My therapist once had an eating disorder. I learned that right away because she told me. She chose to share that piece of her with me because she knew something I didn’t at the time; self-disclosure matters.
Before that moment, I’d had therapists that only spoke in the first person when they were discussing something that most folks experience. Anxiety before a test, a fight with a loved one, things like that. I’d never asked if they’d been through what I was going through because their boundaries indicated that the question wouldn’t be welcome (which is okay, everyone gets to set their own boundaries). So, in essence, I’d never had a therapist like me.
I was a vocal, first-person advocate for mental health issues before I entered social work school. I had a blog, an Instagram, even a couple of YouTube videos. But when I entered my graduate program, I felt pressure to shut those all down. They were public, so my clients might find them and easily know it was me. I felt inauthentic concealing my experience to advocate in the third-person. I knew that sharing my own experiences as a peer helped people. But how could I do that as a provider? According to the general consensus in social work, I couldn’t.
When my therapist told me she used to have an eating disorder, my jaw dropped. Here was someone who worked with people with eating disorders all day every day and wasn’t triggered by anything they shared with her. I was thinking that I’d never fully recover from my ED but here was living proof that it was possible right in front of me.
I started thinking about what I am living proof of. I am living proof that you can heal from self-harm. I am living proof that queer and gender-queer kids can grow up to live authentically as themselves. I am living proof that someone struggling with suicidal ideation can love and be loved. I was privileged in the mental health support I received to get here so I am not a promise. I am a possibility.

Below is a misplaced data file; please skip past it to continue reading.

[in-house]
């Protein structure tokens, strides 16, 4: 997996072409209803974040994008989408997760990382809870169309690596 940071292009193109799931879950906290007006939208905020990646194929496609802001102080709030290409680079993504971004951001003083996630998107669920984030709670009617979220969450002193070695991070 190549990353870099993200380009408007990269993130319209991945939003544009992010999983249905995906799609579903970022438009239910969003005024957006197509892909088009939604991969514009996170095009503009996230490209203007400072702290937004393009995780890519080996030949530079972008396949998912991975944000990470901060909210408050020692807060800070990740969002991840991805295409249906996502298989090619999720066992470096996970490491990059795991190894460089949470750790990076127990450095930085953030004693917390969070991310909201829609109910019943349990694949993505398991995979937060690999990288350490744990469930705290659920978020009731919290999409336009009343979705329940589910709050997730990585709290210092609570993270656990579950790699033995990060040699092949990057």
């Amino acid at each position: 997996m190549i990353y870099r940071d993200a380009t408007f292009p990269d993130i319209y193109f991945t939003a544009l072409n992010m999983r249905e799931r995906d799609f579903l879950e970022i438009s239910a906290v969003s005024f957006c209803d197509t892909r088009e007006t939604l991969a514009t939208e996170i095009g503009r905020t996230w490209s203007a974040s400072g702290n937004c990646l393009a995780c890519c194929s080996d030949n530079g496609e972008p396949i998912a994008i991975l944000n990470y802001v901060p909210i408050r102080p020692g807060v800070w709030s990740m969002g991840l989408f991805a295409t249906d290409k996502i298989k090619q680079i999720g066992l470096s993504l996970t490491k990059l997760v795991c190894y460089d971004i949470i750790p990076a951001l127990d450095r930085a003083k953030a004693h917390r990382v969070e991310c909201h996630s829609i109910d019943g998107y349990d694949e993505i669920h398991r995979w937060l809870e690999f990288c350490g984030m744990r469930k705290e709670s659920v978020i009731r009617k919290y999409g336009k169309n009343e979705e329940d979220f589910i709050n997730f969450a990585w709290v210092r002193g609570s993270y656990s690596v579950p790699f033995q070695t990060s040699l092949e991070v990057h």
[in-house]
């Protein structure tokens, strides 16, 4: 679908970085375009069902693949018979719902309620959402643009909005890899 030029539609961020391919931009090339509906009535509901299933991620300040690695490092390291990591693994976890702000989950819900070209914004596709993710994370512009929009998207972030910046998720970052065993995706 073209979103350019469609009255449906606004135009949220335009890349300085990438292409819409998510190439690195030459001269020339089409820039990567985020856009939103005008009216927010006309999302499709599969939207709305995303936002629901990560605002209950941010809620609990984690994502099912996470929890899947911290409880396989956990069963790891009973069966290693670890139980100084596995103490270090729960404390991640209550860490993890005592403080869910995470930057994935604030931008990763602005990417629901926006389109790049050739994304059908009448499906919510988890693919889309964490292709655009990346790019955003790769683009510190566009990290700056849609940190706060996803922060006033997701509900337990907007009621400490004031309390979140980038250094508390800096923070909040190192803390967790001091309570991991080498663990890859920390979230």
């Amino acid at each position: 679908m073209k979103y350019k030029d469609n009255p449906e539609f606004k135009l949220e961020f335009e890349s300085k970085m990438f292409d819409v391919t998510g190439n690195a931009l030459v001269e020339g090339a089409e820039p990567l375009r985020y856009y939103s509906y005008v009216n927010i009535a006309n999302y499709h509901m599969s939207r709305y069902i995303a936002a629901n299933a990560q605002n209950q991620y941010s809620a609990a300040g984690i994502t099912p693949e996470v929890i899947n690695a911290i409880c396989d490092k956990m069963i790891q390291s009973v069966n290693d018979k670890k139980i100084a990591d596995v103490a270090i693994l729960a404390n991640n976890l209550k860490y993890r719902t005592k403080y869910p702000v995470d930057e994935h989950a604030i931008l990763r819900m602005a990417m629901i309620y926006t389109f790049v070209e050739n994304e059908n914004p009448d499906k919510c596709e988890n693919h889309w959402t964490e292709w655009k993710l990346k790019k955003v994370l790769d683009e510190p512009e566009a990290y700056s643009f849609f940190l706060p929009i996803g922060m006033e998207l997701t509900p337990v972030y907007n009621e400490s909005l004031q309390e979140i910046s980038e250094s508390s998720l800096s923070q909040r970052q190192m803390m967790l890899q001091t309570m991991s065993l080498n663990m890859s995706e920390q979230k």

As I struggle to decide whether or not to wear long sleeves in my social work practice to cover my scars or what to share about myself with clients, I remember my therapist. There’s a time and a place for sharing things about yourself, of course. Social work was made to help people like me, not hire us, so it’s not the most welcoming space for lived experience of mental illness. I’ve even considered quitting for that reason. But if me wearing a three-quarter length sleeve could be someone’s living proof of a future, I’ve got to keep fighting to be here.
Even Marsha Linehan, the creator of DBT, has stepped up to share her own story in her memoir, Building a Life Worth Living. She was hospitalized for a number of years and enured various treatments for what she now considers to have been Borderline Personality Disorder. While she only felt comfortable sharing this later in life, she is living proof to all of us.
Who is your living proof? Whose living proof will you be?